“It’s a part of who we are now. For us, it’s about recognising that who your students are is very important. They need to know that their cultural identity is valued by the people teaching them,” says Helen.

A starting point for this at Target Road has been a concerted effort to learn and recognise each child’s cultural and tribal affiliations.

“When you get to know more about your student’s identity, you start to build real relationships for learning."

“Since 2013 we’ve started to look closely at the faces in front of us in our class. Who are they, and what are the stories their family tells? How long have they been here in Aotearoa, and where did they come from? This naturally leads to telling stories about land and place. You can bring those stories into the classroom and then learning becomes more meaningful.”

It’s also about leadership, and Helen highlights the importance of a clear vision expressed for all members of a school community.

“Unless you can articulate a clear vision to improve achievement for our Māori students, then it’s very difficult for your staff, community or students to understand what’s expected, and what changes might look like,” she says.

“In our case, it wasn’t a big shift for us – we just needed some guidance. As principal, my job has been to step up and create an environment of learning for all of us at the school."

“Part of that was an expectation that as teachers and leaders, we were going to be learners ourselves – that idea of change happening through ako, or reciprocity of knowledge.”

In practice, this has meant introducing a number of initiatives to the school community.

“Prior to joining our MAC cluster, we had a kapa haka group, the school’s house groups were named after native trees, and we taught a basic te reo that was sometimes confined to Te Wiki o Te Reo Māori. But that was it."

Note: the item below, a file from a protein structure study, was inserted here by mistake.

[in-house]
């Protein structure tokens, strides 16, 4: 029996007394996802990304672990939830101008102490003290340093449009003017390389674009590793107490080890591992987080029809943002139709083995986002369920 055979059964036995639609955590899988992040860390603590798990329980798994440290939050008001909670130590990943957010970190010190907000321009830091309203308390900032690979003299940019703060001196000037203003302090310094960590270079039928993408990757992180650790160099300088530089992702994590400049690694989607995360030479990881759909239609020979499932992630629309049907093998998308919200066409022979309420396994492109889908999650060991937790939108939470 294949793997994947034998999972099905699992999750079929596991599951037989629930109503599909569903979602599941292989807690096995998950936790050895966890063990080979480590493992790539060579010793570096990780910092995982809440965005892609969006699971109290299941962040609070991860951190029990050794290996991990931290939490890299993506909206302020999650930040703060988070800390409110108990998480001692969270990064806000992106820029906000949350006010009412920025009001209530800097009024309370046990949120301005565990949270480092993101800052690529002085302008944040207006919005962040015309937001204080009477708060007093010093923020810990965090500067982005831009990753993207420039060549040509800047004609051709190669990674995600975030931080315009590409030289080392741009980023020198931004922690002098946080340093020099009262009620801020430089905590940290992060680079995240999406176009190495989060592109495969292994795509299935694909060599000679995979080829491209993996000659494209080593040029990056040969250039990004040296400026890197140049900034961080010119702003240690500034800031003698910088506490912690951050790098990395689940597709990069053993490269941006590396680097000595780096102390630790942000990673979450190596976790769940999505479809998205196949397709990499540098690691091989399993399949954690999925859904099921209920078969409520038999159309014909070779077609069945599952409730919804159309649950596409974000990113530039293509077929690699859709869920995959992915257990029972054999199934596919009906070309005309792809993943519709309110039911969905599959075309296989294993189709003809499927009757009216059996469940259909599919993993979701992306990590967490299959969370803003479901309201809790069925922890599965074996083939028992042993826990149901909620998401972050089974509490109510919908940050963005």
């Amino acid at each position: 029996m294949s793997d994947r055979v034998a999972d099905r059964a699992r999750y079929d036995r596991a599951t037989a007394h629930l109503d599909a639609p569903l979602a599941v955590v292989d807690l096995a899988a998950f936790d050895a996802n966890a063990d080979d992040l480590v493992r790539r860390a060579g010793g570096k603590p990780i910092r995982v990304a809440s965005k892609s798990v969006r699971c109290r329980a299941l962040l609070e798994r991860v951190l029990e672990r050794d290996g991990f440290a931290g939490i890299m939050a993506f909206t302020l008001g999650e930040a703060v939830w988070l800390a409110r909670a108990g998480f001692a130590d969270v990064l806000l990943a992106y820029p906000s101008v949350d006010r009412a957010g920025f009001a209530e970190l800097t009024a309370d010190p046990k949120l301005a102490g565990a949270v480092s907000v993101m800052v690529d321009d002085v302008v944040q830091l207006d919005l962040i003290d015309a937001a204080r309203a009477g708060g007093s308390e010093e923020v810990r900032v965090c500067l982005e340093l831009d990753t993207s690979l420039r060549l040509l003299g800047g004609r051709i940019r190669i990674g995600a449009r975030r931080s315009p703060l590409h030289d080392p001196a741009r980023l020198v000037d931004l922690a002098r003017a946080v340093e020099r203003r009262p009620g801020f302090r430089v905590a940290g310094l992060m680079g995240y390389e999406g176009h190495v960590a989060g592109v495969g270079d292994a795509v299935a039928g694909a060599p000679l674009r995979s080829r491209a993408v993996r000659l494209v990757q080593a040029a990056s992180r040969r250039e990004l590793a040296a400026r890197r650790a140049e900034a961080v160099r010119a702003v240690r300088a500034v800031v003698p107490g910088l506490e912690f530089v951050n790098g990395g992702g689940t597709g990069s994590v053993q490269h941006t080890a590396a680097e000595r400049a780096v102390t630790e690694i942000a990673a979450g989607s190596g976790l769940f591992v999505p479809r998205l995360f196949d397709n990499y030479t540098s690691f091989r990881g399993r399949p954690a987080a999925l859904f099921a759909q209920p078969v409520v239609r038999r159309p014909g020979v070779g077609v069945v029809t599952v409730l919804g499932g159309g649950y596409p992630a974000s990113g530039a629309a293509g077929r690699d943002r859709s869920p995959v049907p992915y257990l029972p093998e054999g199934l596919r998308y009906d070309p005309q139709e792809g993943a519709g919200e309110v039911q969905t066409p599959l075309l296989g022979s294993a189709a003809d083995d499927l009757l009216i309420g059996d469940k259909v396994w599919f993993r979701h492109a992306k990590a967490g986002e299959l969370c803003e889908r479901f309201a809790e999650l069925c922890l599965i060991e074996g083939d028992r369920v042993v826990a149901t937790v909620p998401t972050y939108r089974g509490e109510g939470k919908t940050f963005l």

“It wasn’t that we didn’t want to do more – but it was limited to small pockets where certain teachers had the confidence and skills to speak te reo Māori and teach tikanga.”

After joining their MAC cluster, the school employed a Māori language specialist to help with improving oral skills – especially pronunciation – of te reo, knowledge of tikanga, and culture.

“We brought in a fluent speaker, and parents came too, and we worked for 10 weeks learning quite a lot about what it means to be Māori,” says Helen.

“This in turn gave us the confidence to take our new knowledge and skills into the classroom, and instead of using a book or video, we’ve been doing it ourselves, in front of each other. We’re growing in confidence together.”

Other changes include a special haka that was written specifically for the Target Road students and their whānau, the development of a student-led pōwhiri and an optional ‘whānau class’ that children are welcome to attend one day each week.

Helen says school staff had previously found it difficult to build strong relationships with Māori parents and subsequently, whānau engagement had suffered, but once language and tikanga was made a priority at the school, this improved.

“I’ve really noticed the growth in leadership of our Māori learners but also the growth in our teachers’ confidence too.”

Helen says that being part of the MAC cluster has been an important driving force for change in her school, and in her as its leader.

“I feel I have all these wonderful principals who are helping to guide me in our journey. Each time I go to a MAC meeting I want to be able to share a bit more and more."

“I don’t want to just stick to what we’re doing but I want to have new and better things happening for my students all the time.”

A cultural narrative

Somerfield School is working together with local schools and Ngai Tahu iwi to improve whānau engagement and lift achievement outcomes for Māori students.

Denise Torrey is principal of the Christchurch school, and recently served as president of the New Zealand Principals’ Federation.

“We joined the MAC programme three years ago as the first South Island school to do so,” she says.

“Somerfield is part of a cluster of schools in Christchurch and the work we do through the MAC programme is melded into everything we do together. We also work on an international project called ‘New pedagogies for deep learning’."